[Dongwon] It’s such a quiet way to start. I mean, it’s such a description of just a house and then some stuff about dreams and sanity, right? But really, fundamentally, the core of this paragraph is describing the fact that it’s a well-built, well put together house. That is what it is. It’s stood for a long time. It’s probably going to keep standing for more. But then you end on that final turn, which is such like a delightful moment for me, which is, “Whatever walked there, walked alone.” It’s just this way of slipping the knife in right at the end of all of that lovely description, all of that sort of smooth beautiful rhythmic description. That the menace that’s been building over the course of this paragraph sort of culminates in this moment of… There’s going to be that moment of surprise, there’s going to be that dark twist to this book. Again, that reflects the structure of the book, that reflects what Shirley Jackson is doing over the course of this story, of giving the characters, of giving them this experience, and writing in this very elevated way. But still, it’s going to have that bite. There’s still going to be that moment when the character twists and something is not right. Yup?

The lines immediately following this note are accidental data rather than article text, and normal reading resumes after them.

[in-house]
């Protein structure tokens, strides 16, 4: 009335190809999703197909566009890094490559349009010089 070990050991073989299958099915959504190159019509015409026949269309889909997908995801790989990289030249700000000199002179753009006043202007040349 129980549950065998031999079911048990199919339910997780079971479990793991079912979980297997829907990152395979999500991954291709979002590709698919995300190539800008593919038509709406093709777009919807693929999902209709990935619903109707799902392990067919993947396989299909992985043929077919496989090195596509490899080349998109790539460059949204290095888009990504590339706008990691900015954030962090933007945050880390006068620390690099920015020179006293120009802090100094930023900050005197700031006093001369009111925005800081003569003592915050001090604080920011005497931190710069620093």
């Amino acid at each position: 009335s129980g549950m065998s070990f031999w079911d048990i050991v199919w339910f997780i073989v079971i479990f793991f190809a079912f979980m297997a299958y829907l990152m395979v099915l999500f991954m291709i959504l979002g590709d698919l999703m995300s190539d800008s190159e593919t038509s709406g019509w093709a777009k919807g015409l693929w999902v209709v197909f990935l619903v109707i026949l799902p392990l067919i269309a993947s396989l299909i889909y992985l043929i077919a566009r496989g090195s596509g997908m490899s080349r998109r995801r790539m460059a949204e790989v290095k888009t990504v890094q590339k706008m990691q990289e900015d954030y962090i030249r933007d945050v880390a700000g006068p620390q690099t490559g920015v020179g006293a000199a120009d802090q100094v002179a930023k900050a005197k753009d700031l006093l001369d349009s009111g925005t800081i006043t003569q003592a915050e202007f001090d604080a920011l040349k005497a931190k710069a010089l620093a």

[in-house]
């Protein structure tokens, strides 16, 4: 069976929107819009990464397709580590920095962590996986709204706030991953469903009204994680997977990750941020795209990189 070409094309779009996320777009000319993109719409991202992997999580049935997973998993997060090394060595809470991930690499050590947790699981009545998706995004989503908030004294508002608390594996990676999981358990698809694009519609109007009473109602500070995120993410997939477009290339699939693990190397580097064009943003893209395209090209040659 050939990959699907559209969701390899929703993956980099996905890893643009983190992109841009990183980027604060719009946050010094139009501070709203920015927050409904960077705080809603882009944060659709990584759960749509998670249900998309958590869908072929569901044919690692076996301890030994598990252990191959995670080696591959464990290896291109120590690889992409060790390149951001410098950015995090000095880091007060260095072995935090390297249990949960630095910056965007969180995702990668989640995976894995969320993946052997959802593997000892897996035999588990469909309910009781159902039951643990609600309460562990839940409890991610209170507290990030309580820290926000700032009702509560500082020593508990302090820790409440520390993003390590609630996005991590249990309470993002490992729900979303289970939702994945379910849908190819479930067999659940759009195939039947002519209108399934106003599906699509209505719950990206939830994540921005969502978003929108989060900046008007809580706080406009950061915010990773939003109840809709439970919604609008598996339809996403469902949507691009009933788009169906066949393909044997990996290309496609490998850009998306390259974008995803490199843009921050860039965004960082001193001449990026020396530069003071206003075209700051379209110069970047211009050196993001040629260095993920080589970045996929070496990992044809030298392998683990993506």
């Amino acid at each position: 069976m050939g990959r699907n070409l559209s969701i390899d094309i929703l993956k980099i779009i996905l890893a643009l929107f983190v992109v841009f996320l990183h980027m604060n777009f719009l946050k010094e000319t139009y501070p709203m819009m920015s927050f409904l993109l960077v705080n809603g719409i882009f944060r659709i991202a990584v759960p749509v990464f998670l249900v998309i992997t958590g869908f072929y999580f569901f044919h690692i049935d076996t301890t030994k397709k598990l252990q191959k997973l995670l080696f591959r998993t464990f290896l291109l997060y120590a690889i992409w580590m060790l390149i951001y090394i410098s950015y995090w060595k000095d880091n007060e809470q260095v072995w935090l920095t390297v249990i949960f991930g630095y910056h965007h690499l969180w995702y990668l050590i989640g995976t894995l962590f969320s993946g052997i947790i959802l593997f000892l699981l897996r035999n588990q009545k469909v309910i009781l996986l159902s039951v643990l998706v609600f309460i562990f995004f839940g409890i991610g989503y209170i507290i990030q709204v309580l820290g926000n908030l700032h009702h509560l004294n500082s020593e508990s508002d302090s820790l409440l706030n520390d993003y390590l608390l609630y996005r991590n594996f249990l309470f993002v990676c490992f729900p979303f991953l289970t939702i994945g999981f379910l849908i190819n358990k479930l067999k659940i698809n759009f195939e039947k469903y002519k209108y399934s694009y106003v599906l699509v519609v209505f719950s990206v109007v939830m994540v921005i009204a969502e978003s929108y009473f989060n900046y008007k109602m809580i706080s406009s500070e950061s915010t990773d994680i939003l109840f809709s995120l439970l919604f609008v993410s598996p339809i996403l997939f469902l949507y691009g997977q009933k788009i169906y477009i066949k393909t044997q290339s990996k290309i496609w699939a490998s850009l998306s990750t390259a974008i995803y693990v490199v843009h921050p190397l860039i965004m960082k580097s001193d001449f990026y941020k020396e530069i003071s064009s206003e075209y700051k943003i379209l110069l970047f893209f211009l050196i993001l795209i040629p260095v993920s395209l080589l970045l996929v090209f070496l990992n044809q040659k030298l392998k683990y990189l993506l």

[Mary Robinette] I want to… Since we are doing a deep dive on this. I actually want you, the listener to go to the Writing Excuses webpage and look at the first paragraph which we will have in the liner notes. The reason I want you to look at it is I want you to look at how she has structured this. So, as a narrator, one of the things that I look at is punctuation. She is placing those commas, those periods, the semicolon… She’s placing those very deliberately to provoke causes. Those pauses draw a line underneath things that are important. So where are the pauses that occur in this? Under conditions of absolute reality. We have a semi-colon. The larks and katydids are supposed by some to dream. There’s this thing that’s like some people think this, some people don’t, you’re going to have to make your own decision, is what she’s doing right there. Hill House, not sane. Again, she sets that apart with those commas. We get to holding darkness within. That semi-colon again to just kind of punctuate that. Then, to really draw a line under the… What the thrust of this entire thing is, it’s the very last clause of that opening thing, of that opening paragraph. Walked alone. With a comma, and then the period, and then the paragraph break. You step back slightly before that. And whatever walked there. That’s also set apart and she’s drawing attention to it very consciously, I suspect, with the way she’s imagining the rhythmic quality of this language. So when we’re talking about voice, this is one of the things that you can be doing. I’m not saying your writing must have a bajillion commas and semicolons. What I’m saying is use them consciously. Don’t think about them so much grammatically. The grammar exists to describe and codify the ways that we naturally group language. What you’re thinking about is where am I grouping my thoughts. What is important, what is the thing that I want to set apart so the reader can see it, and what are the things that I want to draw a line under?